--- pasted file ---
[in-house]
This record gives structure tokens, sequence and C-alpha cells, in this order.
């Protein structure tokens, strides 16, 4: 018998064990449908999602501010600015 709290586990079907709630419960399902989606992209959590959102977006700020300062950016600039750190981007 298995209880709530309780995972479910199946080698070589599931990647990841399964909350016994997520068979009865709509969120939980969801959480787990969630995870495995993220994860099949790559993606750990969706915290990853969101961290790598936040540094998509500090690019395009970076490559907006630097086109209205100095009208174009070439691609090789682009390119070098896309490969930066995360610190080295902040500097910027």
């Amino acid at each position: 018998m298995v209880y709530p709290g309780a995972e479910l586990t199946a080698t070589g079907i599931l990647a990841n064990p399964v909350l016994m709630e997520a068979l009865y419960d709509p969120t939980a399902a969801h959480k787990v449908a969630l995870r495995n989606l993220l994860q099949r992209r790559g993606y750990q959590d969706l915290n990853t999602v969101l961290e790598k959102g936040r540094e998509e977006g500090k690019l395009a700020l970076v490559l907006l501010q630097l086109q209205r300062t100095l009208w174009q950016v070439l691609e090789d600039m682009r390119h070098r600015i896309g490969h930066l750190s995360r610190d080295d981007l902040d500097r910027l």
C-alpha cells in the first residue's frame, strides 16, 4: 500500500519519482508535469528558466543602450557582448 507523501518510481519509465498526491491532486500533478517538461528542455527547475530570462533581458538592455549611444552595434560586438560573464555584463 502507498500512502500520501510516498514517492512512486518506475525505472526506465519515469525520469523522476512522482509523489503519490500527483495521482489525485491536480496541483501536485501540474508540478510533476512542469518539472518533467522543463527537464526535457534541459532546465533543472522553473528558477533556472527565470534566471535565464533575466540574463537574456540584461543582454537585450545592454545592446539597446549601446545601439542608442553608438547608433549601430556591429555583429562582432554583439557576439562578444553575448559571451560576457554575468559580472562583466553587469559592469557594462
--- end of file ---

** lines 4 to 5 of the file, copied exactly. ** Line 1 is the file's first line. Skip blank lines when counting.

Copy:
């Amino acid at each position: 018998m298995v209880y709530p709290g309780a995972e479910l586990t199946a080698t070589g079907i599931l990647a990841n064990p399964v909350l016994m709630e997520a068979l009865y419960d709509p969120t939980a399902a969801h959480k787990v449908a969630l995870r495995n989606l993220l994860q099949r992209r790559g993606y750990q959590d969706l915290n990853t999602v969101l961290e790598k959102g936040r540094e998509e977006g500090k690019l395009a700020l970076v490559l907006l501010q630097l086109q209205r300062t100095l009208w174009q950016v070439l691609e090789d600039m682009r390119h070098r600015i896309g490969h930066l750190s995360r610190d080295d981007l902040d500097r910027l």
C-alpha cells in the first residue's frame, strides 16, 4: 500500500519519482508535469528558466543602450557582448 507523501518510481519509465498526491491532486500533478517538461528542455527547475530570462533581458538592455549611444552595434560586438560573464555584463 502507498500512502500520501510516498514517492512512486518506475525505472526506465519515469525520469523522476512522482509523489503519490500527483495521482489525485491536480496541483501536485501540474508540478510533476512542469518539472518533467522543463527537464526535457534541459532546465533543472522553473528558477533556472527565470534566471535565464533575466540574463537574456540584461543582454537585450545592454545592446539597446549601446545601439542608442553608438547608433549601430556591429555583429562582432554583439557576439562578444553575448559571451560576457554575468559580472562583466553587469559592469557594462